As people that work with numbers and spreadsheets, we can often miss the pains our clients are feeling. Knowing your customer’s pain point is how you know where you can add value. But other pains occur in the strangest of ways. A scared person calls at 5 AM about an IRS letter (common,) family-owned businesses where you become an arbitrator (occasional,) small business in need of assistance in dealing with lenders (common,) or elderly clients that may be in precarious situations (depends on your niche.) Some days you are not just a number cruncher you are a therapist, a mediator, a priest, a rabbi, or a shaman. This week two calls in one day took a lot of listening. One from overseas and one from down the street caused those hats to be donned. Numbers were the opening of the story for both.
Morning check-in of email had a message from a small individual customer that we provide monthly management of income and expenses of her trust accounts as she manages the bills for her remaining relatives. She has a CPA and an investment banker, but we deal with the day-to-day and see the minutiae of her transactions. She is on sabbatical in another country and one of my team handles her bookkeeping. She also had monthly check-ins with me as we navigated her through the movement from a paper life to one in the cloud so she could go overseas. There was little activity and each month it was the same. In over one year no variations.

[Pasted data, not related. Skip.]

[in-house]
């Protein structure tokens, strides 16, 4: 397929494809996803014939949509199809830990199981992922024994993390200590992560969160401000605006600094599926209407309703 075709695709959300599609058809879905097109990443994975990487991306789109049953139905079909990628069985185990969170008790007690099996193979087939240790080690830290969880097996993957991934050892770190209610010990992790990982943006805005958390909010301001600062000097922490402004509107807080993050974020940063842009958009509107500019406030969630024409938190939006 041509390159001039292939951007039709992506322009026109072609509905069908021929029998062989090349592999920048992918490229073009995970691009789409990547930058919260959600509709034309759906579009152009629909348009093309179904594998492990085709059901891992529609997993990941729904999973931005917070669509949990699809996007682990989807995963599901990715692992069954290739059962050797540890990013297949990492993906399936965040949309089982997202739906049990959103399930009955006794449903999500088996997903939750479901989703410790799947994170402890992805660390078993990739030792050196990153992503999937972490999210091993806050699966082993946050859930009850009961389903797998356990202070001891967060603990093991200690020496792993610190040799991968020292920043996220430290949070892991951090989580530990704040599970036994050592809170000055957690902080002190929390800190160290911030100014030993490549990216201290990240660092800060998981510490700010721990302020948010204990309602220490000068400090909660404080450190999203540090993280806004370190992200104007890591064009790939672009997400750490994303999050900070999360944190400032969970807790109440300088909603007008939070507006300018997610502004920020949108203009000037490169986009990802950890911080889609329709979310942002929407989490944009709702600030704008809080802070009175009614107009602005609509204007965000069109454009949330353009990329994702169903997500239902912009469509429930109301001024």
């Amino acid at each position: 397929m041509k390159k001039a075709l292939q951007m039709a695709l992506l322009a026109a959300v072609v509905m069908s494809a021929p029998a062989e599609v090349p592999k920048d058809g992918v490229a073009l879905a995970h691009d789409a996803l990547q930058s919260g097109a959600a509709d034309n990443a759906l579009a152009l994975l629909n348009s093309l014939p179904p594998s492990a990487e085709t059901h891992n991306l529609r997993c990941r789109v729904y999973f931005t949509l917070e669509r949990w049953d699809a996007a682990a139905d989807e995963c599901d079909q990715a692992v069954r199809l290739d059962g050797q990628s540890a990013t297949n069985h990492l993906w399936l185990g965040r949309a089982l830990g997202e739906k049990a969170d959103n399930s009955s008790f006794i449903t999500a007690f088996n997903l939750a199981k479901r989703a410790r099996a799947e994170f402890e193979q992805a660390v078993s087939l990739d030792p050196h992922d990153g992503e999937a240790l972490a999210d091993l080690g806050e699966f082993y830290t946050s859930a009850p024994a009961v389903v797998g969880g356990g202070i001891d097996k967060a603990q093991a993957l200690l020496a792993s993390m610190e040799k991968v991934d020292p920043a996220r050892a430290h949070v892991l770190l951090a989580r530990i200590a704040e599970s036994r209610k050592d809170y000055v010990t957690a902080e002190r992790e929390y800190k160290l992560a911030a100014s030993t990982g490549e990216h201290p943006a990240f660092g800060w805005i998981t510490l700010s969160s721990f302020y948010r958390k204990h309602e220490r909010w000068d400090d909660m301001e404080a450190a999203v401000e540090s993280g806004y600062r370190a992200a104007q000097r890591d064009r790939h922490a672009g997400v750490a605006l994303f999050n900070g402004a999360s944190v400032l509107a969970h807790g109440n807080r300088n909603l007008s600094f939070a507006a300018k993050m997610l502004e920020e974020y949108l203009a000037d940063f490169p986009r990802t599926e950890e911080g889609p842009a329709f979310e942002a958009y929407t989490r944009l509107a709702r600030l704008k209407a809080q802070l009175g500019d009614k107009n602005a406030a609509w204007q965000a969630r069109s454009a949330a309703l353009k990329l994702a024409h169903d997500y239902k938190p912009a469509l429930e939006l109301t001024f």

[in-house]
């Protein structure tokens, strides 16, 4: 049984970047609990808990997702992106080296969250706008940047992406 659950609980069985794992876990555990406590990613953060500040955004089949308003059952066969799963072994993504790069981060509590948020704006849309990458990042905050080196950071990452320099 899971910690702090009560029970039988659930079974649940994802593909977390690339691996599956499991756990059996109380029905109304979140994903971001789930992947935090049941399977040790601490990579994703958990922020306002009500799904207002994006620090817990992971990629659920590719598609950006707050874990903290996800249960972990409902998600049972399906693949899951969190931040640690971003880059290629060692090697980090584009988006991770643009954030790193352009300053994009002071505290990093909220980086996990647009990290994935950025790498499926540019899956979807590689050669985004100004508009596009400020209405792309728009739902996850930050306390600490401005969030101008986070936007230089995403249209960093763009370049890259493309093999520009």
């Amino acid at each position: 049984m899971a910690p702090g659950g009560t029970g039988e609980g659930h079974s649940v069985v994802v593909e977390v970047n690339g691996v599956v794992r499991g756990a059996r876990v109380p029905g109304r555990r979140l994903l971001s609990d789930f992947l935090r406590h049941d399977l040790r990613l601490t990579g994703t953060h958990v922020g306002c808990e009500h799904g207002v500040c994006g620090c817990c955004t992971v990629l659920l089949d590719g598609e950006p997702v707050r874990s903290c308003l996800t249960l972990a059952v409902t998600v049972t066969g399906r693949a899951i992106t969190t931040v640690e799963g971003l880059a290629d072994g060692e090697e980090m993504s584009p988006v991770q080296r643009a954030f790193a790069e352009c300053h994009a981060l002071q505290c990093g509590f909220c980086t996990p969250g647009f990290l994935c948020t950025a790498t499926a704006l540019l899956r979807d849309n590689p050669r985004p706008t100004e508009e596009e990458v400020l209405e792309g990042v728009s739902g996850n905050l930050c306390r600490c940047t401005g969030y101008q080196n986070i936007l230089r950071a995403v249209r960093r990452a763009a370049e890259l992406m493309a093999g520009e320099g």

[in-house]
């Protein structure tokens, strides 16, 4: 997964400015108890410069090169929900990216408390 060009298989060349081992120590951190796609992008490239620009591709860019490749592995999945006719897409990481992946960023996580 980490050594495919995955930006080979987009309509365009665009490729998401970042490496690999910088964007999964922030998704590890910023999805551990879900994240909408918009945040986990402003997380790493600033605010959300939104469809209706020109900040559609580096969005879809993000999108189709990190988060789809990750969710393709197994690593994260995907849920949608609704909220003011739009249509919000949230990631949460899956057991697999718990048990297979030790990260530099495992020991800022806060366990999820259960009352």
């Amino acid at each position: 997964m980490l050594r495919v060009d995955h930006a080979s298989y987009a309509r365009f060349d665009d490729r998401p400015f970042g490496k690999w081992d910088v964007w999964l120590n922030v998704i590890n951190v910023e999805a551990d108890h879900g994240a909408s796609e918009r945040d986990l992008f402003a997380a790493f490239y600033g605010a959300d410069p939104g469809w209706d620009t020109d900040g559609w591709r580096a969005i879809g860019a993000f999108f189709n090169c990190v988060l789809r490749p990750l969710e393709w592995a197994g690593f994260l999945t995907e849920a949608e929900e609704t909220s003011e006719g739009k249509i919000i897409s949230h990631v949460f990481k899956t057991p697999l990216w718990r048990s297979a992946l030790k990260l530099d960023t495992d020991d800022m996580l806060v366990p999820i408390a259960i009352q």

Once she was overseas the meetings with me stopped but the bookkeeping continued. I got the occasional email noting she had provided us with the needed documents for our reconciliations. Then received her notice that she was going to be staying longer than expected but all was well. But this email was different. Her email had a desperate tone, so I logged into her cloud-based accounting program and saw the numbers. Those were startling. I checked her local time and called her on Whatsapp. After listening to what was going on I contacted her CPA. She too became worried, but it was the week before 04/15. With permission I contacted a lawyer that I knew was familiar with that country and she put me in touch with a local, in-country organization, that would help. Both the CPA and I thought she was being taken advantage of and once I spoke with the attorney her comment back was, ‘this is potential elder abuse.’
The customer is being taken care of and now it came down to, does she come back to the US or stay, but under new living arrangements? That took a village of people that I was grateful answered my calls immediately, to help, but the numbers started the story. That was many different hats.
Less than an hour after that it was, ‘hey got 10 seconds?’ That turned into 2 hours on the phone with me playing arbitrator. This is a two-year-old company that has lots of chiefs and few ‘braves.’ The numbers repeatedly proved that someone was not doing their job. This was a common theme of the CFO that called looking for backup on a decision that was going to be difficult, from the emotional side as well as the internal politics of the company. Someone high up the food chain was just going to have to go. I told the CFO; that you have called me with this every other week for the last 6 months. I am basically billing you additionally for all of this as it is out of scope. You know this and you pay the bill happily and always on time. I could keep this up but was tired after the earlier morning crazy. I told him; that the numbers are the numbers. Any way you look at them he is not doing his job. You must address this to the owners, but I am done discussing it. In this instance, I needed to stop my pain. LOL never fun to see or be part of but heads were going to roll, and I was tired of being the sounding board for something that should have been done long ago.
Listen, have empathy for your customers, and for yourself.